Naftali said that his analysis of existing inventory led him to believe the neighborhood was “lacking of a really, really good product with all the modern amenities, the ease of life that we are doing in many other projects in the city.”


Part of that means allocating valuable floor space, often on higher floors, for common space. At 200 East 83rd, for instance, the pool, spa and fitness center are located on the 19th floor. Naftali also opted for a Classical stone facade, which has become a fixture of New York’s luxury condos ever since Robert A.M. Stern’s design for the Zeckendorfs’ 15 Central Park West. What the three Naftali projects have in common are high ceilings and big windows allowing a lot of light in.



Naftali is also known in the market for not negotiating with buyers on price — the asking price is the price, no exceptions. The developer confirmed this, saying it saves time and allows for a less acrimonious sales process. Unlike many other condo developers, he said, he doesn’t build with foreign or absentee buyers in mind, but instead for full-time New Yorkers.

“When you rely on foreign buyers, it’s much more volatile. You can either do fantastic when they’re here or it can be almost dead,” he said. “This is just not my type of business.”

These projects’ design elements aren’t exclusive to Naftali. Victor Sigoura, who started his career with Naftali before launching Legion Investment Group, filed plans for a 33-unit condo at 109 East 79th Street in the fall of 2020. With a limestone and hand-laid Roman brick facade, the building has 13-foot ceilings and 7,000 square feet of amenities on higher, windowed floors.

A year later, the building reported sales contracts for 17 units, making it the third best-selling new development in the neighborhood, according to Marketproof. (Sigoura said that sales were higher and the building was 70 percent sold.)

“I think that [our] buyer is looking for that great co-op feel but in a more modern way,” said Sigoura.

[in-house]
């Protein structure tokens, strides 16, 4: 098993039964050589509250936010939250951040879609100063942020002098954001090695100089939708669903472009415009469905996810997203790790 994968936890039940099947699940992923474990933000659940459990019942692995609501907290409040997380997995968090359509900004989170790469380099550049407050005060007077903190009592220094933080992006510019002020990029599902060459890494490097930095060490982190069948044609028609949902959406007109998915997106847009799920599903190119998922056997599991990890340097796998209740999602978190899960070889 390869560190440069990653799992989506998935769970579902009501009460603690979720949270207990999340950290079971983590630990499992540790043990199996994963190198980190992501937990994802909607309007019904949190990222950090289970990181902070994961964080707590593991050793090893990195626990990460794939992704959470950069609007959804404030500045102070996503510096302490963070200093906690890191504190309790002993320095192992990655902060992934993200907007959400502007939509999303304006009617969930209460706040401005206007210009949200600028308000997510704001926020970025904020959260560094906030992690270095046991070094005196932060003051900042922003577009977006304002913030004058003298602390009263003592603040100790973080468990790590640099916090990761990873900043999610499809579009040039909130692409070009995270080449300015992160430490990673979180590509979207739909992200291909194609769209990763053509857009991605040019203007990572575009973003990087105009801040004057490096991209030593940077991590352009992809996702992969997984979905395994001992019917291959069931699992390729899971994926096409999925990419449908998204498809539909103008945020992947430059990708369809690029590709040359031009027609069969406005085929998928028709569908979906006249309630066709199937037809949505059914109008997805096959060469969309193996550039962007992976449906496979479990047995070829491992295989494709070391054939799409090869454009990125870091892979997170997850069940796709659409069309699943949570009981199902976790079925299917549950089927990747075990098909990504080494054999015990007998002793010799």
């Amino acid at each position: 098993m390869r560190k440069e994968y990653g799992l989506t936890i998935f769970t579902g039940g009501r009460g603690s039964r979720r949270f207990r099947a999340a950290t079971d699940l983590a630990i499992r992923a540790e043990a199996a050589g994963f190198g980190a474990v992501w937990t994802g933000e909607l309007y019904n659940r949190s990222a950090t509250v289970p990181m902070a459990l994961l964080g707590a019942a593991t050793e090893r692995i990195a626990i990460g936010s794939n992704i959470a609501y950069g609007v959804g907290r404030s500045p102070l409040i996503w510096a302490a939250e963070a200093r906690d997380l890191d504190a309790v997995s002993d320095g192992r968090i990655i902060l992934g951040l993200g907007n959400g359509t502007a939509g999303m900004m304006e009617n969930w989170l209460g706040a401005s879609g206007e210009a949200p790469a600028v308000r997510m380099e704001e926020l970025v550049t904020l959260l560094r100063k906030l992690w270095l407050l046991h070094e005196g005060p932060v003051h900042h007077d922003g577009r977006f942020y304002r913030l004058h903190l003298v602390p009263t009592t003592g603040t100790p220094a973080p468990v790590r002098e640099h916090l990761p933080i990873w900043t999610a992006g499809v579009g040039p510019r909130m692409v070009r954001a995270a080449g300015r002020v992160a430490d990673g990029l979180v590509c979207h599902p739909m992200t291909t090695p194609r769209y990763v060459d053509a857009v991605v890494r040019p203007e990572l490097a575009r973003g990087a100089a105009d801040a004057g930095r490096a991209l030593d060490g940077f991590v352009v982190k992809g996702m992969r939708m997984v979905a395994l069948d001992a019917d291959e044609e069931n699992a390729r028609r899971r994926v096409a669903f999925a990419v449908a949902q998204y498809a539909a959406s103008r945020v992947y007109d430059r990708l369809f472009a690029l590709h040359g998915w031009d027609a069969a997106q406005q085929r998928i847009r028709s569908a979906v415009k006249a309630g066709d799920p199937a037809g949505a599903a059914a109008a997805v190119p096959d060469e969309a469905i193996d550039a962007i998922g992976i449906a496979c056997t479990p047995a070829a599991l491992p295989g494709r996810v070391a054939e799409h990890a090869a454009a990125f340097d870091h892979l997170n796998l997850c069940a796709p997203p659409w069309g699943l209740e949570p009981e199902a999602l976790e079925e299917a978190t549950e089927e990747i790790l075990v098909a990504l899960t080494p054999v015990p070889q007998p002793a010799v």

There’s also Icon Realty’s Beckford House & Tower, a two-tower, 104-unit development on Second Avenue between East 80th and 81st streets. The buildings were designed by architect William Sofield’s firm and are clad with brick and, on lower floors, limestone.

Sofield said stone facades bring a level of privacy to residents and hint at an overall quality.

“There’s a safety and security in thinking that ‘Well, the rest of the building must be well-built,’” he said. But that comes with an understanding that it will cost more, he added, because “harkening back to real craft” is much more time-consuming and expensive.

Paul Whalen, a partner at Robert A.M. Stern’s firm who led the design for Naftali’s Bellemont and the East 83rd Street project, recalled advice that Steve Roth, head of Vornado Realty Trust and developer of the record-smashing 220 Central Park South, gave him.

“If you do great quality in New York, prices will stretch,” Whalen recounted Roth saying.

The stone exterior has become table stakes for new development seeking top dollar. Of the 10 most expensive condo offering plans filed in Manhattan this year, none were for glassy towers. What ups the ante for Classical design in the neighborhood is the desire for a nice-looking building that could be mistaken for one of the storied co-ops along Fifth Avenue or Park Avenue — so long as observers suspend any judgment about building height and, crucially, location.

Buyers used to insist they would not go east of Park or Lexington avenues, but much of the current activity lies in the former no man’s land of Third and Second avenues.

“It isn’t about which block,” said Richard Ferrari, CEO of Douglas Elliman’s New York operations. “It’s about the Upper East Side. That attribute has changed.”

Whalen said that his firm’s residential projects have increasingly been boutique luxury condos.

“We think of it as an opportunity to come in and do something great and change the street,” he said.

“We’re in a golden age, because there was a long time where that never happened in New York,” he continued. “Now those sites are being considered again. To me that says so much about New York right now.”

Many of the buyers seem to already live in or frequent the neighborhood. Developers and sales agents at all of the aforementioned condo projects said that a significant number of buyers were people who walked by the project and then contacted the sales team.